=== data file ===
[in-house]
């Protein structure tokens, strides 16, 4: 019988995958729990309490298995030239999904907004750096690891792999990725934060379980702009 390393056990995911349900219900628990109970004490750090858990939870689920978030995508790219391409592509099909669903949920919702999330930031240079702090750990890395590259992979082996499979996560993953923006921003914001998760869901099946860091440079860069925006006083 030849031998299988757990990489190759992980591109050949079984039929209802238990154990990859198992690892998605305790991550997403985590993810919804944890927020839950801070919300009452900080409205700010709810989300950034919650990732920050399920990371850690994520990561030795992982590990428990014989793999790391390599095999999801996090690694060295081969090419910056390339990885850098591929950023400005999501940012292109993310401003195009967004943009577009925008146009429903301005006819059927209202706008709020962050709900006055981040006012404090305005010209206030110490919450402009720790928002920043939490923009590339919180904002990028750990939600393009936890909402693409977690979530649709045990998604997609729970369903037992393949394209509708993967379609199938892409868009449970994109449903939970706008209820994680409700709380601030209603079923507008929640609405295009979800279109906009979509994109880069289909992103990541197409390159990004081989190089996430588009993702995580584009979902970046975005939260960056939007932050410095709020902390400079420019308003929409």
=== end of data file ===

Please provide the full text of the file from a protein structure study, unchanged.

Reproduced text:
[in-house]
């Protein structure tokens, strides 16, 4: 019988995958729990309490298995030239999904907004750096690891792999990725934060379980702009 390393056990995911349900219900628990109970004490750090858990939870689920978030995508790219391409592509099909669903949920919702999330930031240079702090750990890395590259992979082996499979996560993953923006921003914001998760869901099946860091440079860069925006006083 030849031998299988757990990489190759992980591109050949079984039929209802238990154990990859198992690892998605305790991550997403985590993810919804944890927020839950801070919300009452900080409205700010709810989300950034919650990732920050399920990371850690994520990561030795992982590990428990014989793999790391390599095999999801996090690694060295081969090419910056390339990885850098591929950023400005999501940012292109993310401003195009967004943009577009925008146009429903301005006819059927209202706008709020962050709900006055981040006012404090305005010209206030110490919450402009720790928002920043939490923009590339919180904002990028750990939600393009936890909402693409977690979530649709045990998604997609729970369903037992393949394209509708993967379609199938892409868009449970994109449903939970706008209820994680409700709380601030209603079923507008929640609405295009979800279109906009979509994109880069289909992103990541197409390159990004081989190089996430588009993702995580584009979902970046975005939260960056939007932050410095709020902390400079420019308003929409």